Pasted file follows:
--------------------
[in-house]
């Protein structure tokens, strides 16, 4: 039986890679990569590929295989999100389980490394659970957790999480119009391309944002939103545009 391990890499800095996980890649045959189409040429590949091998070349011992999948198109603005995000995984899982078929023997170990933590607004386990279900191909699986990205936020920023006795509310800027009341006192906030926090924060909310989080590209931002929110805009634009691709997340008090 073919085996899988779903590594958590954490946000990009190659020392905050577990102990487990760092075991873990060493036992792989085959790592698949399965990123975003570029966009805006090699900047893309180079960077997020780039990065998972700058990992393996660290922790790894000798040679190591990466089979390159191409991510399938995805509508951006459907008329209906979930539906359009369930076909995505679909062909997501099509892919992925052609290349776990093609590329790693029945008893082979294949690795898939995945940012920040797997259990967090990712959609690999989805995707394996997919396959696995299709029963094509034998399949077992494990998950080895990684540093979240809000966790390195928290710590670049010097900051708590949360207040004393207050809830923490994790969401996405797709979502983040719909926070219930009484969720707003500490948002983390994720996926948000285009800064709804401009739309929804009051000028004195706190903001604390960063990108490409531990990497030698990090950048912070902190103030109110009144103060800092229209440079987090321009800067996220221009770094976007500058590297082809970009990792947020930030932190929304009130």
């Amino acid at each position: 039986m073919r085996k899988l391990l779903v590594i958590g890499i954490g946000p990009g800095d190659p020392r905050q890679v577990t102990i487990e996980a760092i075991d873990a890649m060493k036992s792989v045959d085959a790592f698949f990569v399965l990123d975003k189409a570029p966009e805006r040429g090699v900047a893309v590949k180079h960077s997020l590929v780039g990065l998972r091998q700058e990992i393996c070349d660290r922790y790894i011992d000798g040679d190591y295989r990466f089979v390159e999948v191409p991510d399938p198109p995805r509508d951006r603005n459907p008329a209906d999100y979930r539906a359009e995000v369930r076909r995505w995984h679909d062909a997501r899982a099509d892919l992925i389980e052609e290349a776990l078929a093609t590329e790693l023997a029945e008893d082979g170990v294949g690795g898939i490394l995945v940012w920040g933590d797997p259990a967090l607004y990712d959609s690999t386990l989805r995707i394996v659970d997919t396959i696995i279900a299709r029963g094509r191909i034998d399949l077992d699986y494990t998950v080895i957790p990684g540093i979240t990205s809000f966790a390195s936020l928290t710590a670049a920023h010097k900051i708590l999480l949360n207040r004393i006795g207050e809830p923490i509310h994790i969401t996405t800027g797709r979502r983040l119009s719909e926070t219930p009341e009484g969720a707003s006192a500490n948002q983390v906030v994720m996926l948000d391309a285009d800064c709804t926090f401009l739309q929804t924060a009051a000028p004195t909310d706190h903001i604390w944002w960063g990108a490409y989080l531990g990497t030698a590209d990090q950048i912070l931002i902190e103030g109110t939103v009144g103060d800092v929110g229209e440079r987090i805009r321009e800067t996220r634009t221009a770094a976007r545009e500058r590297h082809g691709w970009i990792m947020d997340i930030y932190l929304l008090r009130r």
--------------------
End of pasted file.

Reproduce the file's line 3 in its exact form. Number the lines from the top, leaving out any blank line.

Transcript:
């Amino acid at each position: 039986m073919r085996k899988l391990l779903v590594i958590g890499i954490g946000p990009g800095d190659p020392r905050q890679v577990t102990i487990e996980a760092i075991d873990a890649m060493k036992s792989v045959d085959a790592f698949f990569v399965l990123d975003k189409a570029p966009e805006r040429g090699v900047a893309v590949k180079h960077s997020l590929v780039g990065l998972r091998q700058e990992i393996c070349d660290r922790y790894i011992d000798g040679d190591y295989r990466f089979v390159e999948v191409p991510d399938p198109p995805r509508d951006r603005n459907p008329a209906d999100y979930r539906a359009e995000v369930r076909r995505w995984h679909d062909a997501r899982a099509d892919l992925i389980e052609e290349a776990l078929a093609t590329e790693l023997a029945e008893d082979g170990v294949g690795g898939i490394l995945v940012w920040g933590d797997p259990a967090l607004y990712d959609s690999t386990l989805r995707i394996v659970d997919t396959i696995i279900a299709r029963g094509r191909i034998d399949l077992d699986y494990t998950v080895i957790p990684g540093i979240t990205s809000f966790a390195s936020l928290t710590a670049a920023h010097k900051i708590l999480l949360n207040r004393i006795g207050e809830p923490i509310h994790i969401t996405t800027g797709r979502r983040l119009s719909e926070t219930p009341e009484g969720a707003s006192a500490n948002q983390v906030v994720m996926l948000d391309a285009d800064c709804t926090f401009l739309q929804t924060a009051a000028p004195t909310d706190h903001i604390w944002w960063g990108a490409y989080l531990g990497t030698a590209d990090q950048i912070l931002i902190e103030g109110t939103v009144g103060d800092v929110g229209e440079r987090i805009r321009e800067t996220r634009t221009a770094a976007r545009e500058r590297h082809g691709w970009i990792m947020d997340i930030y932190l929304l008090r009130r």